Fantastic and special as they are, preserved lines are not the only places to find heritage railway locomotives. The British “mainline”, or network rail is full of elderly traction manufactured a long time ago. Many machines to be found on the UK railway network have their origins in the last years of steam traction around half a century ago. Even more remarkable is that many are still of use as part of a revenue earning railway system. I for one am guilty of passing by a lot of this without much of a thought, mainly due to my personal love of steam engines! However, I was determined at long last to look properly and appreciate what is on my doorstep a little more.
With this in mind, I took a short walk around Eastleigh last Saturday and here is what I found…
We begin at Eastleigh station, a place where you can regularly find Class 73 electro-diesel’s. These locomotives can operate from both 650/750 V DC third-rail or non-electrified routes with their on-board diesel engine. They are therefore very useful, especially as a “Thunderbird” rescue locomotive. They have served in many ways in their long lifespans and worn many liveries and as such are quite an interesting subject for modellers.
These two unit’s represent sub-division’s of the class – Class 73/1 Number 73109 and Class 73/2 Number 73207. Both were built in 1966 and are therefore 48 years old. They are owned by GB Railfreight and although undoubtedly are “heritage” traction, they are nevertheless still hold a commercial value.
Walking south to Eastleigh works, you can get a view of the yard and there is often plenty to see here. Not everything you see in the yard is used on commercially on network rail and the site has started to become synonymous with railway preservation. The Watercress Line’s Merchant Navy class 35005 Canadian Pacific is being stripped and inspected here, as is regularly reported in Simon’s preservation diaries (click here for more). The public are not able to see 35005 (unless by prior appointment). Another piece of rail heritage at Eastleigh is 4CEP power car 61229 (7105) and driving motor brake second open S61230. The view of this was obstructed when I visited, but Simon put together an interesting blog post on this “slam door” unit (click here to read more) and posted the picture of it below. 7105 was built in 1958 when steam engines were still being built for British Railways. It is therefore is 56 years old – older than one of the star’s of the Watercress Line’s Spring steam Gala (92212)! Remarkably it was withdrawn in 2003 – such a long working life on such heavy commuter services.
On any standard gauge railway in the country you are likely to find the ubiquitous class 08 diesel shunter and Eastleigh is no different. Further to the North an EWS shunter was parked, whilst in the yard (below) was 08947, unofficially named Howie on one side and Margaret on the other. The class 08 is the biggest single class of locomotive ever built in the UK. Built in 1962, 08947 is 52 years old and is therefore a relatively new class 08. The first were introduced in 1953, 61 years ago when not only were steam engines were built, but also being developed and designed.
The next diesel shunter below is a little more unusual. It was also built in 1962 and is 52 years old. It is a class 07, one of just 14 ever built (compared with 996 class 08!) Owned by Knights Rail Services Ltd, the locomotive has been at Eastleigh for decades. The type were built to take on duties from retired USA and LSWR B4 Tank locomotives in Southampton docks. This diesel shunter has been made famous as being the basis for Thomas the Tank Engine and Friends character Salty.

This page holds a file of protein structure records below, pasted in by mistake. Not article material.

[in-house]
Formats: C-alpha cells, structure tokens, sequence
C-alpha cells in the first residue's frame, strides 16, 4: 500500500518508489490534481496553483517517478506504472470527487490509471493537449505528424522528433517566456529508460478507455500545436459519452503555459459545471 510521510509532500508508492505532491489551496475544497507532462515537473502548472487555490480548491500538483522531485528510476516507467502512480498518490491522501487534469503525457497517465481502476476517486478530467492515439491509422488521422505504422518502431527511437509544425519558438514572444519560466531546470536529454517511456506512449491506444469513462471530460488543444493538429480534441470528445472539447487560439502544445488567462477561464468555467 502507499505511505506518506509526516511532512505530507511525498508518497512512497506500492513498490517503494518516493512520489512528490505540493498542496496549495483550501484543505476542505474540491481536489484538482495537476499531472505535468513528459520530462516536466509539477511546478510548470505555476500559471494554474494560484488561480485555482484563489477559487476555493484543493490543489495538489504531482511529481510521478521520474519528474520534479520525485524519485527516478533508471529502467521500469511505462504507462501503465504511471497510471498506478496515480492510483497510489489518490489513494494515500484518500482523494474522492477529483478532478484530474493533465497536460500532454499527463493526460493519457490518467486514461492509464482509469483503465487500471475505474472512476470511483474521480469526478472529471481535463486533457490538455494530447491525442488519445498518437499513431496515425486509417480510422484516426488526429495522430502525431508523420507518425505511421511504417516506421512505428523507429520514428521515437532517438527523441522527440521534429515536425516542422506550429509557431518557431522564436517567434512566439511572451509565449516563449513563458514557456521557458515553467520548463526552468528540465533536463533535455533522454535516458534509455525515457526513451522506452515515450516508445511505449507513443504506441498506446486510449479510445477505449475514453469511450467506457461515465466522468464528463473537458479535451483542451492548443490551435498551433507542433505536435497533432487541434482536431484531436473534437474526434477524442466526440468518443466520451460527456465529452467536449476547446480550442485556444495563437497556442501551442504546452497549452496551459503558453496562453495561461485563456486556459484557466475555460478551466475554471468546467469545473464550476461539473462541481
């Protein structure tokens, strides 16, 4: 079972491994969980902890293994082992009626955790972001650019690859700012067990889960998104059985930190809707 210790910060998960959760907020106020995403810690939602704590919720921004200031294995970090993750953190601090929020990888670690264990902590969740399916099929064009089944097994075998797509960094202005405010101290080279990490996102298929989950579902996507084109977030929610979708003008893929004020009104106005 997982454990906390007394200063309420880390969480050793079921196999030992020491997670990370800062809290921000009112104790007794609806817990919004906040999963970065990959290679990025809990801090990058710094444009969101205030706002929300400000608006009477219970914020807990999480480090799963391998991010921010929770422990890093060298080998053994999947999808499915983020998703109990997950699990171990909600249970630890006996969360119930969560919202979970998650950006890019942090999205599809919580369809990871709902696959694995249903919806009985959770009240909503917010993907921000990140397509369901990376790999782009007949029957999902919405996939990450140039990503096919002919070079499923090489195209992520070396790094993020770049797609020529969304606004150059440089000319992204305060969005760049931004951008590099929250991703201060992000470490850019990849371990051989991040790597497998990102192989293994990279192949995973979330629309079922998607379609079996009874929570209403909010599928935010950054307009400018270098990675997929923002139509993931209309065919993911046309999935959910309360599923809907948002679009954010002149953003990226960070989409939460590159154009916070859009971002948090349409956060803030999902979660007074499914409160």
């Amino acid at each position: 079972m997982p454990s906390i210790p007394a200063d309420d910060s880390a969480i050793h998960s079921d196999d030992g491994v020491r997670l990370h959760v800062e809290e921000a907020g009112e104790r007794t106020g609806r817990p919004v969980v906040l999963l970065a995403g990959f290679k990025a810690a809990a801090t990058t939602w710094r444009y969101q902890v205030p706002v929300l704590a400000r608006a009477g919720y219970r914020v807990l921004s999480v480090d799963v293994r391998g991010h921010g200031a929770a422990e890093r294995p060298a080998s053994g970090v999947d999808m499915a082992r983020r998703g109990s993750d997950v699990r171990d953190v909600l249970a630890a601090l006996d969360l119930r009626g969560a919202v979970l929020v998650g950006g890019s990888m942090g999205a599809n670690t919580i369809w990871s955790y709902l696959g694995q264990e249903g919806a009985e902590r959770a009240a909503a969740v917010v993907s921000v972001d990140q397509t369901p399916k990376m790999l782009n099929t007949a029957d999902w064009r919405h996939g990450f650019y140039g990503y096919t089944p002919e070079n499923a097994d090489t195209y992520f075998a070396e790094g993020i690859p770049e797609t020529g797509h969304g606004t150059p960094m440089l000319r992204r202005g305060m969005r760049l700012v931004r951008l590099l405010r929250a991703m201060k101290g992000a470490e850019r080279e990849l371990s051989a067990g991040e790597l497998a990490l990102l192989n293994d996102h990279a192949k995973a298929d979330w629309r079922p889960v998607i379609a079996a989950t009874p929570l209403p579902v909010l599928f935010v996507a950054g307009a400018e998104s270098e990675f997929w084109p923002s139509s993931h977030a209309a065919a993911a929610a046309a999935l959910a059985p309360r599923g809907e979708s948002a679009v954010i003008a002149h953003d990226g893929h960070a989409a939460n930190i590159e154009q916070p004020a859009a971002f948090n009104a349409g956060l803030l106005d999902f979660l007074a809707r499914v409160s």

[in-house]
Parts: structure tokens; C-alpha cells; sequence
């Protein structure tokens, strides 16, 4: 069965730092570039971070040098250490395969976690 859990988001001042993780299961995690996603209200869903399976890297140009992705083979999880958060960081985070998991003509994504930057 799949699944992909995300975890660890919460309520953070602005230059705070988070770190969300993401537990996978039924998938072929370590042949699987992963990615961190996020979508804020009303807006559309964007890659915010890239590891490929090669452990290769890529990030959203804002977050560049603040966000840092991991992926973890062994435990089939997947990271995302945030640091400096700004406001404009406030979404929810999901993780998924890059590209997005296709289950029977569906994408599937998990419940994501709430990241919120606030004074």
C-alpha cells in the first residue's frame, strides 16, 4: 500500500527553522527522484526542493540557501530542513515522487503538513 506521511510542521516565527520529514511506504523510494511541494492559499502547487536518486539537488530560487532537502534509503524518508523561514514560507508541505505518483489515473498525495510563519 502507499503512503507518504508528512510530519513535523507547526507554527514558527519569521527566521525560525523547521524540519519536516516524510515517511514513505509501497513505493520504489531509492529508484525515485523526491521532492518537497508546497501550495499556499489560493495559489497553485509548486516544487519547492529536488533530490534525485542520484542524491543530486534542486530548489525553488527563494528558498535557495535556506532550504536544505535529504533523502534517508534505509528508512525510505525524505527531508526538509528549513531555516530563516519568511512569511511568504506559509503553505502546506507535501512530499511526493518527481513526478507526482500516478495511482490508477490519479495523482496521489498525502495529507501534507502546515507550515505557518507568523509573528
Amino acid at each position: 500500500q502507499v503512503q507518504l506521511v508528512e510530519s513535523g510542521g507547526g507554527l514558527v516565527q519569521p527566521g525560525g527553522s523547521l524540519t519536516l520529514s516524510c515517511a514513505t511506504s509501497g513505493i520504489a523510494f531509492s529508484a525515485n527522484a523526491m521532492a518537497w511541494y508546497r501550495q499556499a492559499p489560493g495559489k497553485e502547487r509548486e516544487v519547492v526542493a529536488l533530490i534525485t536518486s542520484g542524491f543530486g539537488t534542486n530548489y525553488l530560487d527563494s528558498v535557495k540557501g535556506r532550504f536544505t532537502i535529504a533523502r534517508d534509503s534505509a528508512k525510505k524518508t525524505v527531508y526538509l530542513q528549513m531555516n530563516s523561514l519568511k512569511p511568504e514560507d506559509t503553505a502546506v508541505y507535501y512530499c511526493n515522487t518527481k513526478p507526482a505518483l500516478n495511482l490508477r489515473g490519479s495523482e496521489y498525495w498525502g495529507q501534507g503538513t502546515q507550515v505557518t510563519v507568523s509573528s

Network Rail use Eastleigh as a base for their bright yellow class 57 locomotives. Two are pictured below, taken last December (with two Black 5 locomotives in the background) when they were in a good position to frame them!
57303 is pictured more recently in the foreground of the picture below. Introduced between 1998 and 2004 the class 57 are almost outside of the scope of this article, except that they are rebuilds of class 47 locomotives with refurbished EMD engines and reconditioned alternators. 57303 used to be 47705 and was originally built in 1967 (47 years ago).
In the background of the picture above and the subject of the following two photographs is something a little out of the ordinary, in more sense than one. This locomotive is not in revenue earning service, nor are any other of its classmates. This large diesel-electric engine is owned by the Class 50 alliance. It is D431 50031 Hood built in 1968 and is the youngest locomotive featured here at 46 years old. This powerful 2,700bhp locomotive was withdrawn in 1991.
The interesting thing here is that it has clearly been renumbered 50011, after a classmate that has long since been scrapped. In fact 50011 was the first class 50 to be withdrawn in 1987. I do not know why it has been renumbered, but it was good to see it all the same. Its foray outside was quite brief and I was lucky enough to catch it whilst starting it’s massive engine, as can be seen by the clag below!
So there we have it – a number of “heritage” units that could justifiably be found on a preserved railway, but all seen within 20-30 minutes walk from Eastleigh station on the National Rail network. One thing this exercise has taught me is to appreciate what is around us a little more – heritage is not just something in the past, but it is present in and part of our lives. It also makes you think about how important it is to preserve what we can from our everyday lives, to be sure that it does not disappear – in essence within our everyday surroundings are genuine pieces of living history.
It’s remarkable how profound a short walk around an old railway town can become! Thanks for reading folks 🙂